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Creative strategies for lab managers.

In the past year, we have all been paying close attention to the effects of prospective payment. Medicare's DRG system, however, is only the beginning of the health care industry's full-scale switch to a competitive mode. The future will bring very different priorities, and lab management formulas that worked in the past are already becoming obsolete.

Managers determined to succeed must start readjusting now. Those who perceive DRGs as a purely negative force will have to begin viewing them as a challenge to grow in knowledge, skill, and responsibility. Let's face it: Some of us have gown complacent in familiear routines and forgotten what it feels like to institute change through creativity and innovation.

Our professional evolution will require the skills of authentic management and a good measure of political savvy. We will explore these two important areas in depth.

Authentic management is real, not phony; trustworthy, not unpredictable; and flexible, not rigid. It is a style based on openness, responsivess, and constructive action. How can you tell whether you ae an authentic manager? Look to your employees' reactions for the answer. Your management is perceived as genuine:

* If employees consider some conflict as a normal part of decision making, and if conflict is handled openly. This indicates that you have created an atmosphere in which people feel free to communicate their needs and problems with a reasonable hope of resolution.

* If the staff attacks problems informally without worrying about your reaction.

* If employees view frustration and dissatisfaction as an opportunity for solving problems and take responsibility for doing so.

* If they work as a team and feel entitled to a role in planning and setting standards.

* If you recognze and encourage expressive or intuitive behavior as well as stricitly task-oriented action.

These hallmarks of authentic management all focus primarily on human resources--the most valuable channel to higher productivity. Begin to develop this kind of management style by recognizing your primary responsibilities to your department. These can be analyzed as seven basic functions: planning, organizing, directing, controlling, coordinating, evaluating and appraising, and communicating. Some of those terms may sound similar, but each represents a vital component of creative management. In the future, we will ignore any one of them at our peril. Let's examine each more closely.

1. Planning. We plan in order to avoid crisis management. Short- and and long-range strategic planning forms the backbone of an organized, responsive work environment. Plans for each laboratory area should integrate departmental and institutional concerns. In other words, consider the laboratory as part of a total system and not as an isolated special-interest group.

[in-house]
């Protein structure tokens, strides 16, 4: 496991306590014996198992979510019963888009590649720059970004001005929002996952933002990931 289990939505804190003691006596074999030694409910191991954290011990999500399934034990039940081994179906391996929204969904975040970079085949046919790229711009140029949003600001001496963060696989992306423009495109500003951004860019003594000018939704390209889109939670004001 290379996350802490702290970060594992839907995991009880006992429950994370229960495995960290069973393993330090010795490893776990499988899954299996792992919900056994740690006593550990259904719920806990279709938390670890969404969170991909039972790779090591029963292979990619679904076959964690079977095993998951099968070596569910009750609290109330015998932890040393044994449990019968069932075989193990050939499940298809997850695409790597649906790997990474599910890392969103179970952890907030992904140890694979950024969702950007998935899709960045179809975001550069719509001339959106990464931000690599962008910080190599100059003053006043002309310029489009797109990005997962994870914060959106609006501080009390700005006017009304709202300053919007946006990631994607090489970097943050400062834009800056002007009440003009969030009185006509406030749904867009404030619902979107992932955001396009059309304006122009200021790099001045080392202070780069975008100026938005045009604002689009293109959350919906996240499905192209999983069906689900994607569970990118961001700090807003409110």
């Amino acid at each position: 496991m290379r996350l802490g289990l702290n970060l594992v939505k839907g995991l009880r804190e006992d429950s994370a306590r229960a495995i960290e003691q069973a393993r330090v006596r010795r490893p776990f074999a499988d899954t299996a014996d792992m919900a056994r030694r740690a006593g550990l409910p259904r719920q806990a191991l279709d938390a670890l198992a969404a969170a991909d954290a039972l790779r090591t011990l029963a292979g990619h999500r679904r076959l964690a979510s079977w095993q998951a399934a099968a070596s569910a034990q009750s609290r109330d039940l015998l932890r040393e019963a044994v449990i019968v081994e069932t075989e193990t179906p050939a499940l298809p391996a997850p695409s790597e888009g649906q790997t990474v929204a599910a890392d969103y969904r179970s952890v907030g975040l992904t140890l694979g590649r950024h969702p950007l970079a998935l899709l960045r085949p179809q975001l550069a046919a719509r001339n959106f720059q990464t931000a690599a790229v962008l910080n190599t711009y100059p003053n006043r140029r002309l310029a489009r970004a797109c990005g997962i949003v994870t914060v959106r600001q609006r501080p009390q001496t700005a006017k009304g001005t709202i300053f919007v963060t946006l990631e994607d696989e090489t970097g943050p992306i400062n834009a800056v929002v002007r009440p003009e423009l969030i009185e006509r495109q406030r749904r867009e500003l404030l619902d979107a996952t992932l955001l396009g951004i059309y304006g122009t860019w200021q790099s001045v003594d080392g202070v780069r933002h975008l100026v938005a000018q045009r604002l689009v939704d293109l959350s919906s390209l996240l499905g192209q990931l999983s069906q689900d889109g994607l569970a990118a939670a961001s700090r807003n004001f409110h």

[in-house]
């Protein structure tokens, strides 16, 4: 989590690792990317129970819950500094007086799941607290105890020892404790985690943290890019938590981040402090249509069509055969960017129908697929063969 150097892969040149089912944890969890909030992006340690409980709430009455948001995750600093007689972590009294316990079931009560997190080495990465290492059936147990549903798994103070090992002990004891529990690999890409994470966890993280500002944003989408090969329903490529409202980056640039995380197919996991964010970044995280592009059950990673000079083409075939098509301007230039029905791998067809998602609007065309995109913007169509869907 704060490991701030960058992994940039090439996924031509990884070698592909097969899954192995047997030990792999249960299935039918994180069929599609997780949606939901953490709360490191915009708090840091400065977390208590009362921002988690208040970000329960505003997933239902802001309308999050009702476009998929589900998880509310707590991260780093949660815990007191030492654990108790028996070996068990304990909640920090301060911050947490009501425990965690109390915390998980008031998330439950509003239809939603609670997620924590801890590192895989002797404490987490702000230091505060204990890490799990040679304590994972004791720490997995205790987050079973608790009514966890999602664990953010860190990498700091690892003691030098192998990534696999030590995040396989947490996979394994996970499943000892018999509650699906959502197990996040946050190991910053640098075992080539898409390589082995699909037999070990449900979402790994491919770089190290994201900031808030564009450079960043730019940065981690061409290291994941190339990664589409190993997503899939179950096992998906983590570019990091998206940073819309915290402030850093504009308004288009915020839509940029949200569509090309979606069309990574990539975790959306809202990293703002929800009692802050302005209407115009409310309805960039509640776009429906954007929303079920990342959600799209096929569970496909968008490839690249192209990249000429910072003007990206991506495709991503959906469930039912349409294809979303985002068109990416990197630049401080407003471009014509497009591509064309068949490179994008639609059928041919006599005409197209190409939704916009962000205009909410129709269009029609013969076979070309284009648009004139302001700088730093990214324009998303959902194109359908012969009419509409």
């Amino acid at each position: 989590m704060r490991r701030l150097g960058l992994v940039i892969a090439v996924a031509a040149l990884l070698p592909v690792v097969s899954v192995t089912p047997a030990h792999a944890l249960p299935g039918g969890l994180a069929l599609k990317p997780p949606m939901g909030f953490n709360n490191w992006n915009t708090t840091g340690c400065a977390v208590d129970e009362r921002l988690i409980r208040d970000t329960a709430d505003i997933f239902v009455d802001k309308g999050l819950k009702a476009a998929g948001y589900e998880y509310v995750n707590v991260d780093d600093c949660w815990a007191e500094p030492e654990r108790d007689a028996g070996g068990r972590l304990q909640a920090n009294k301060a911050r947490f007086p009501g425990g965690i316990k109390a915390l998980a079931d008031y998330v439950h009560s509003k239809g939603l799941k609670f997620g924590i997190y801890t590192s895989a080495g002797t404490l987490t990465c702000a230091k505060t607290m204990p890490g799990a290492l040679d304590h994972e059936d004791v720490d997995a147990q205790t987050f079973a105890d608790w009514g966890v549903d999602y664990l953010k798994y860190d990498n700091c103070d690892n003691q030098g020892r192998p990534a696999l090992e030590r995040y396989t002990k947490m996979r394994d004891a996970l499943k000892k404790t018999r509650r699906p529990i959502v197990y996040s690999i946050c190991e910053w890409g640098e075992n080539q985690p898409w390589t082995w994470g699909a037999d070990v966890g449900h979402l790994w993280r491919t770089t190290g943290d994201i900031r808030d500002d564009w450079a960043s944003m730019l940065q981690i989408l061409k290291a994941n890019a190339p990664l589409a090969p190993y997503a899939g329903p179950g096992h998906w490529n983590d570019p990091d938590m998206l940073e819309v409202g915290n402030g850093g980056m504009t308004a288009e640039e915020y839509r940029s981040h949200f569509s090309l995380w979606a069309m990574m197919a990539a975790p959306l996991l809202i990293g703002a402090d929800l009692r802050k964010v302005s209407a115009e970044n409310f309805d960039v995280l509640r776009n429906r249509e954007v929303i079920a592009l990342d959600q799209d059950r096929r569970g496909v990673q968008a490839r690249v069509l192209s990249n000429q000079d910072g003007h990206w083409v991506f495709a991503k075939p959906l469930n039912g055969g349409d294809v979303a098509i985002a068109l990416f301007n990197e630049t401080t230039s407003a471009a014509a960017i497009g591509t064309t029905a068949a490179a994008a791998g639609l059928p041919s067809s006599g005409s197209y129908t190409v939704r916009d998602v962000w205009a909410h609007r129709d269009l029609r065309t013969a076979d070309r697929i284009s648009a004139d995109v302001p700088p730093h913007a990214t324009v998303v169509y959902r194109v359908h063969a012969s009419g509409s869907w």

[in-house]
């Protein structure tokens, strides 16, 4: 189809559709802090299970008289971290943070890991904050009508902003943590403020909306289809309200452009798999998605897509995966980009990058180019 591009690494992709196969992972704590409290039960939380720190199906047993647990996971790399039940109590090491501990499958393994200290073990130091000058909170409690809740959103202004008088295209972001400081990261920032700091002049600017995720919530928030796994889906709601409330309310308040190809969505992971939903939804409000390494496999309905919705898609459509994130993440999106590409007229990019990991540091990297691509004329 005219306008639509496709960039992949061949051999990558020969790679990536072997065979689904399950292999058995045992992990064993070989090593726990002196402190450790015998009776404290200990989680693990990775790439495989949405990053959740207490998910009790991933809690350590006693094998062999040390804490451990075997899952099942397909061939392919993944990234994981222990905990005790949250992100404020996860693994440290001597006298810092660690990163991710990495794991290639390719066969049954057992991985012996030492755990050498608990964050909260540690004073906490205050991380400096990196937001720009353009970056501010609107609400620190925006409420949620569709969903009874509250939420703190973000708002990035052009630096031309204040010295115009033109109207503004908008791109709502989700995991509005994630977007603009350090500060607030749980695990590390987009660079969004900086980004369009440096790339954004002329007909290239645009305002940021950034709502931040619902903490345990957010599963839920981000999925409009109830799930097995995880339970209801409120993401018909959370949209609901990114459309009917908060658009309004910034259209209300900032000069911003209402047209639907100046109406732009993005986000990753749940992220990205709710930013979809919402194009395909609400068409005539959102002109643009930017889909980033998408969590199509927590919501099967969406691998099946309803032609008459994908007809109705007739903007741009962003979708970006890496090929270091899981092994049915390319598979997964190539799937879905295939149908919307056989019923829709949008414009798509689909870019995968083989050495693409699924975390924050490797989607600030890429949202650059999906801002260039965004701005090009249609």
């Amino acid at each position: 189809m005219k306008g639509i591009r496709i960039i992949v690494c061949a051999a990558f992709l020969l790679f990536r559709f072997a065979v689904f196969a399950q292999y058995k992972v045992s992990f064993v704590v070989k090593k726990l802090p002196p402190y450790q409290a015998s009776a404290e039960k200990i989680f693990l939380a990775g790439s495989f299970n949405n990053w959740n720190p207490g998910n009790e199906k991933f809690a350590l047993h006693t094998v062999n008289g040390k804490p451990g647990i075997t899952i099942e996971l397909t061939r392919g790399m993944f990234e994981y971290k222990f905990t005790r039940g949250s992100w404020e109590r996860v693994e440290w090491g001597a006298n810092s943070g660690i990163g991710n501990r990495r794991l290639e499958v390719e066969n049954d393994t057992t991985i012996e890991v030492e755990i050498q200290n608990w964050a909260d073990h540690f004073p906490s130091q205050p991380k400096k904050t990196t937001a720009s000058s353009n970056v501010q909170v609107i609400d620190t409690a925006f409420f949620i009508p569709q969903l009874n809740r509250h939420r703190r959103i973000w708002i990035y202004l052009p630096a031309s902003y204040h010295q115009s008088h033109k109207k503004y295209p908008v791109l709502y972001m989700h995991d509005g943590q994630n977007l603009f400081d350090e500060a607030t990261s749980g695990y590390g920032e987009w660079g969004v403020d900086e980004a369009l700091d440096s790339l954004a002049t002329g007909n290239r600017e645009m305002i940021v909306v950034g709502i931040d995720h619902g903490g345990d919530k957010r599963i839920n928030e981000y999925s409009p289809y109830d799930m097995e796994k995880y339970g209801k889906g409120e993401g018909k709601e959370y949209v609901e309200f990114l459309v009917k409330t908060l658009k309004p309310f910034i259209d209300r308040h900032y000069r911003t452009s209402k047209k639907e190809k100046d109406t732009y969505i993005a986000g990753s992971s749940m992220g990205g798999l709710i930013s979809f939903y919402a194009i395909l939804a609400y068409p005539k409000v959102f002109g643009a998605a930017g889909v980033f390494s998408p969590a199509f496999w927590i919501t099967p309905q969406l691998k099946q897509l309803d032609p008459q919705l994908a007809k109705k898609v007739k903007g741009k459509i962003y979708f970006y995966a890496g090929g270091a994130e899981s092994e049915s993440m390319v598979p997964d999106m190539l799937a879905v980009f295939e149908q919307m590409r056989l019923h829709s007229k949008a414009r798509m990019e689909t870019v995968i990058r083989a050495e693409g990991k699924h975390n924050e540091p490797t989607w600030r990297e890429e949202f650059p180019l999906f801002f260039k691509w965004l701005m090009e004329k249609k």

Involve supervisors and bench staff in making plans and setting objectives. Most important, keep yourself well versed on coming trends and outlooks in health care; on new procedures, technology, and testing sites; and on changing employer attidues toward the use of personnel.

This involves some homework. The future of the hospital laboratory has been thoroughly dissected in major medical and hospital management journals and the popular business press. If you haven't been following these articles, you have a lot of back reading to do before you can lay meaningful plans for the lab. You must plan for what will be, not for what was.

Expand your inerest beyond the lab, and read what the decision makes read. Your library should include books like "In Search of Excellence," "Megatrends," "The One Minute Manager," and "Putting the One Minute Manager to Work," in addition to standard lab management texts.

2. Organizing. Organization begins with a careful evaluation of existing systems and their relevance to the demands of patient care and prospective payment--demands that can sometimes conflict. A new organizational mentality is emerging in health care. These days, we must examine the delivery of lab services in terms of outcome rather than concentrate on process alone. Clinical laboratories have always been strictly process-oriented. Our quality control and review systems, as well as actual test procedures, are all processes. Now we must expand that focus to see what each process costs and yields.

Review your department's written policies to judge their impact on efficient service and employee job expectations. Poorly formulated policies and position descriptions hurt productivity. Make sure that each position description is appropriate to the job and that it includes adequate performance standards to measure employee competence.

Develop supportive relations with other depatments. At the same time, your lab as a cost center must compete with them for a share of the pie. You will need new ideas and a willingness to depart from tradition in order to keep ahead of the game.

Get staff members involved at all levels of any reoganization effort. This is the basic principle of "Theory Z," the much-touted Japanese management style. It is basically a commonsense principle: Problems are best solved by those who encouner them on a daily basis.